So here we are. Hornets having flirted with Championship football, relegated only by the league restructure. Oldham looking to play outside the third tier for the first time in close on a decade. For many, that Boxing Day game is a literal lifetime away. But crackle of Rugby League’s most meaningful derby remains. See you all on Sunday.

Sunday, 10 January 2016

Impressive Hornets Hit the Ground Running

Hornets 16 - Salford 44

Common sense tells you not to read too much into pre-season friendly scorelines, but as fans, it’s hard not to. And, after this combative encounter in which Salford fielded pretty much their best 13, the score is hardly an indication of where either side is at at this stage of the season.

You’d have to hope that Salford have a considerable amount of improvement left in them as - after half an hour - Hornets were a comfortable 12-nill ahead having played prettty much all of the football on offer. Indeed, other than the wily Michael Dobson looking for Kopczak at every opportunity, the visitors were a distant second best:  a neutral would have struggled to pick the Super League team in this contest.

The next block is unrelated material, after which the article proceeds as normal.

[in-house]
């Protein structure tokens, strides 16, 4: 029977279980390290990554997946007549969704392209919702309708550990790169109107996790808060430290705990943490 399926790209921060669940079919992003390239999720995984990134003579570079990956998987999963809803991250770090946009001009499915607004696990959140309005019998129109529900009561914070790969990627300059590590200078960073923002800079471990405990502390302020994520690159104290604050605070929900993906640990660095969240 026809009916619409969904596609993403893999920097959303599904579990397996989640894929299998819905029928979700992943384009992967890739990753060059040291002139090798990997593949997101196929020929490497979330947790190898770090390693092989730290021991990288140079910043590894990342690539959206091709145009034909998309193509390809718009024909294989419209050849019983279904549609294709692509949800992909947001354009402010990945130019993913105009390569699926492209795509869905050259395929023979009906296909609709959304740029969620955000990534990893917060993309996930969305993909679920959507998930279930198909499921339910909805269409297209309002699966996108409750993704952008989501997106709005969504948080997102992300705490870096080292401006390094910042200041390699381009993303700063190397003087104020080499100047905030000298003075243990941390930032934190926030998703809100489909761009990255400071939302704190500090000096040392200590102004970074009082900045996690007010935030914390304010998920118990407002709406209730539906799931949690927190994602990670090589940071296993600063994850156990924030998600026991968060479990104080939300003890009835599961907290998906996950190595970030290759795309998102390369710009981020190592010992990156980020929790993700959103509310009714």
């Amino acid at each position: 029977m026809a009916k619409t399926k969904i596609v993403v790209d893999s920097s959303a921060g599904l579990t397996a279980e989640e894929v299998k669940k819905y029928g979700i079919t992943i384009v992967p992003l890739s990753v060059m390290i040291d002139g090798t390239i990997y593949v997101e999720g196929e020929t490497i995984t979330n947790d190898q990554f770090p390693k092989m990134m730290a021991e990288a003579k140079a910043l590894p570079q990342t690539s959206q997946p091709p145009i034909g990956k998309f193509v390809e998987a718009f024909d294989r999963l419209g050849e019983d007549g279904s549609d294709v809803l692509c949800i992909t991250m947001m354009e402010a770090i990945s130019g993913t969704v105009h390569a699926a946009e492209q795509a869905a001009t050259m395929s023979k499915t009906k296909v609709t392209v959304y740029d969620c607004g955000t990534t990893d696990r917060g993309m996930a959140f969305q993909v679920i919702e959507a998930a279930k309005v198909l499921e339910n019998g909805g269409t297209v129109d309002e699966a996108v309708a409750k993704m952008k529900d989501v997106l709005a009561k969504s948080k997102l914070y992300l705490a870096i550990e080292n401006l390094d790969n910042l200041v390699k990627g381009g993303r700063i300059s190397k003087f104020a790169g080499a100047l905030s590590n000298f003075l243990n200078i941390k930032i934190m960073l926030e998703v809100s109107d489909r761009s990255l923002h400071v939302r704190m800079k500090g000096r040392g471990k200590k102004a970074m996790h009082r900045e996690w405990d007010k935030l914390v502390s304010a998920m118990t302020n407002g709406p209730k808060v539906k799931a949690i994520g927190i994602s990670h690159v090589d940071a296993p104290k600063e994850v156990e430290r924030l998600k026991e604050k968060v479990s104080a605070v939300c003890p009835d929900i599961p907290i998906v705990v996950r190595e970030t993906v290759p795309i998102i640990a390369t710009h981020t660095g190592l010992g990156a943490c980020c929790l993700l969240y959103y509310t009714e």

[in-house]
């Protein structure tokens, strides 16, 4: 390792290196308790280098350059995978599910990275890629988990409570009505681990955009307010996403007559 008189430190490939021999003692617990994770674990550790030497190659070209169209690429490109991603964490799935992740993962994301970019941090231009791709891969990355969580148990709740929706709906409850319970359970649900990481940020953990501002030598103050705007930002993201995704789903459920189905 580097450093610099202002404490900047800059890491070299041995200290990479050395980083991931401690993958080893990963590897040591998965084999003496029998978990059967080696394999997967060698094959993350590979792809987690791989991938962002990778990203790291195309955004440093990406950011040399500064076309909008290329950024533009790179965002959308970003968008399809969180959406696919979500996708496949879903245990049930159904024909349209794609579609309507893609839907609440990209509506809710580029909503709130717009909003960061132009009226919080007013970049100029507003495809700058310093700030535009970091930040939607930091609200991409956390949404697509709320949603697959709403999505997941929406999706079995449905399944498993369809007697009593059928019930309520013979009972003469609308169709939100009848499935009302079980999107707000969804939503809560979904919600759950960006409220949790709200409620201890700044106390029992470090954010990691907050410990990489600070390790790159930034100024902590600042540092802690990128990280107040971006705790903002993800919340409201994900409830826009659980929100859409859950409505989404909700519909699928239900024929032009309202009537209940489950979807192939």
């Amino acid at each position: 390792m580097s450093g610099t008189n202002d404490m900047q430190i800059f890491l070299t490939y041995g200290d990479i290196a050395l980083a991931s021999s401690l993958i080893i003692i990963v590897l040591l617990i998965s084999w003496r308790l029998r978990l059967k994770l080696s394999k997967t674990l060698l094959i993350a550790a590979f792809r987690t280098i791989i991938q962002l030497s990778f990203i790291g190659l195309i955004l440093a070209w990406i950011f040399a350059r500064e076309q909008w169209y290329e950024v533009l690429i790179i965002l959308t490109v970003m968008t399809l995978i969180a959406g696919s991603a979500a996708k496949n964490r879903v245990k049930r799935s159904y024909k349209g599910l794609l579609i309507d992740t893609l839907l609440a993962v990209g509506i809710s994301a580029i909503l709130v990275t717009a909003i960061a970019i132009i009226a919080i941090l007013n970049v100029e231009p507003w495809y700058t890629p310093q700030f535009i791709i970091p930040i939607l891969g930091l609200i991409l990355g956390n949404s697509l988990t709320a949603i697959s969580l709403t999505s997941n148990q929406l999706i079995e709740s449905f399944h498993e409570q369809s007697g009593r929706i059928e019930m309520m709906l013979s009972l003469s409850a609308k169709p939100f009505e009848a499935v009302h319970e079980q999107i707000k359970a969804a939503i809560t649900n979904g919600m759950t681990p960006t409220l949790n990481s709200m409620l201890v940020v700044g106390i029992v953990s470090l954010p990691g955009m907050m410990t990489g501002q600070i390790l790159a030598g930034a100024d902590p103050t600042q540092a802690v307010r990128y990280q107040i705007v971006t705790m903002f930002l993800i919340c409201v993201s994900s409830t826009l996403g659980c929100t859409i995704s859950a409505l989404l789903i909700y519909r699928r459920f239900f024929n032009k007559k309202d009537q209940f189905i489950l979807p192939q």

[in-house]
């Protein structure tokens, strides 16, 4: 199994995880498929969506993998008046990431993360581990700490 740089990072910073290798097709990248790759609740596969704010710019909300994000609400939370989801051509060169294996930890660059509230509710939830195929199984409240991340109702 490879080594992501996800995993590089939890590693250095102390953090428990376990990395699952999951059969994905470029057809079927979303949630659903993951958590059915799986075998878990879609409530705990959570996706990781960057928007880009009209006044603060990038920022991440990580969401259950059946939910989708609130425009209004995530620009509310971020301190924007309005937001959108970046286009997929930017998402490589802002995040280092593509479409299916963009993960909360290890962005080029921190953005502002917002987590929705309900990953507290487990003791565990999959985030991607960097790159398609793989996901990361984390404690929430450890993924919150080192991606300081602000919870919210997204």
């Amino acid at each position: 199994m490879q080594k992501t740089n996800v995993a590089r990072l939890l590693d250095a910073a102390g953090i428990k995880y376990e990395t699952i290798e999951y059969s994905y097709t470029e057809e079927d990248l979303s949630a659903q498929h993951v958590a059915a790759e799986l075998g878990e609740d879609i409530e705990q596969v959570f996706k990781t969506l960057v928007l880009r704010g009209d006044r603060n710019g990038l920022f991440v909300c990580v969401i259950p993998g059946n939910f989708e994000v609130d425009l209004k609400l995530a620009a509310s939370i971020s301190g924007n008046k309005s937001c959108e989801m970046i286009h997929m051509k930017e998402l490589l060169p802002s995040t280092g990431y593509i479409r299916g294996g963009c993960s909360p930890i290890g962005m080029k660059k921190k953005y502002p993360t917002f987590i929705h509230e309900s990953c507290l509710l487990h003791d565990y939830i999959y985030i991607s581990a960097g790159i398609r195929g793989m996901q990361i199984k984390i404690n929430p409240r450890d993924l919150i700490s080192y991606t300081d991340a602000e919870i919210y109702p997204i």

It was all relatively straightforward: with one try already struck off for a forward pass, Hornets went to the right edge - Chris Riley gathering an awkward pass to round Justin Carney who looks to have the turning circle of a canal barge; Crooky off the touchline for 6-nil.

And it was Crooky again on 21 minutes producing a peach of a short ball for Dave Cookson to crash onto and score. The Ginger General with the extras and the Salford bench eagerly scanning the clip-board for a way back into the game.

It came on 32 minutes when Lui replaced a frankly ornamental O’Brien and, with pretty much his first touch,  he showed decent pace and balance to peel away from the back of a scrum to score. Dobson good with the two for 12-6.

On 36 minutes Salford forced a drop-out and, from the resulting possession Sarsfield turned a prospective knock-on into a fingertip try. All a bit slutchy, really. Dobson the two to level the scores.

With the last action of the half, ex-Hornet Carl Forster ducked in through a tiring goal-line defence to give Salford a lead they scantly deserved. Dobson the two: 12-18 as the sides went to the sheds.